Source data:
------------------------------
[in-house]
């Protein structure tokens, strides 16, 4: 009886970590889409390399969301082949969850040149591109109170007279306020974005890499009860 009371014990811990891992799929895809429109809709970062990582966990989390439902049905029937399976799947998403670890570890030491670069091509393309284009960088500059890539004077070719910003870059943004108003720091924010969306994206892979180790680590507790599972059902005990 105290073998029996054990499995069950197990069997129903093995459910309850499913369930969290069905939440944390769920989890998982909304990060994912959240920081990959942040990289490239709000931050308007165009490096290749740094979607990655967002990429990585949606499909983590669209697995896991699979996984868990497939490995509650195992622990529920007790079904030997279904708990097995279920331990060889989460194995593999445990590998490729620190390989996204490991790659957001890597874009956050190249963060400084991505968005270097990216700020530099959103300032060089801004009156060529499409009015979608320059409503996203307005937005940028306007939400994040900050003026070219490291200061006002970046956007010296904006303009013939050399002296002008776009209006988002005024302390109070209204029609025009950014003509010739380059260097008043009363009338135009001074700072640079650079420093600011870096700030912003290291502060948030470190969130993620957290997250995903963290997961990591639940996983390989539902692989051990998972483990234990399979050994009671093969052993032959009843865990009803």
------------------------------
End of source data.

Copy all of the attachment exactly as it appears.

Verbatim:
[in-house]
């Protein structure tokens, strides 16, 4: 009886970590889409390399969301082949969850040149591109109170007279306020974005890499009860 009371014990811990891992799929895809429109809709970062990582966990989390439902049905029937399976799947998403670890570890030491670069091509393309284009960088500059890539004077070719910003870059943004108003720091924010969306994206892979180790680590507790599972059902005990 105290073998029996054990499995069950197990069997129903093995459910309850499913369930969290069905939440944390769920989890998982909304990060994912959240920081990959942040990289490239709000931050308007165009490096290749740094979607990655967002990429990585949606499909983590669209697995896991699979996984868990497939490995509650195992622990529920007790079904030997279904708990097995279920331990060889989460194995593999445990590998490729620190390989996204490991790659957001890597874009956050190249963060400084991505968005270097990216700020530099959103300032060089801004009156060529499409009015979608320059409503996203307005937005940028306007939400994040900050003026070219490291200061006002970046956007010296904006303009013939050399002296002008776009209006988002005024302390109070209204029609025009950014003509010739380059260097008043009363009338135009001074700072640079650079420093600011870096700030912003290291502060948030470190969130993620957290997250995903963290997961990591639940996983390989539902692989051990998972483990234990399979050994009671093969052993032959009843865990009803």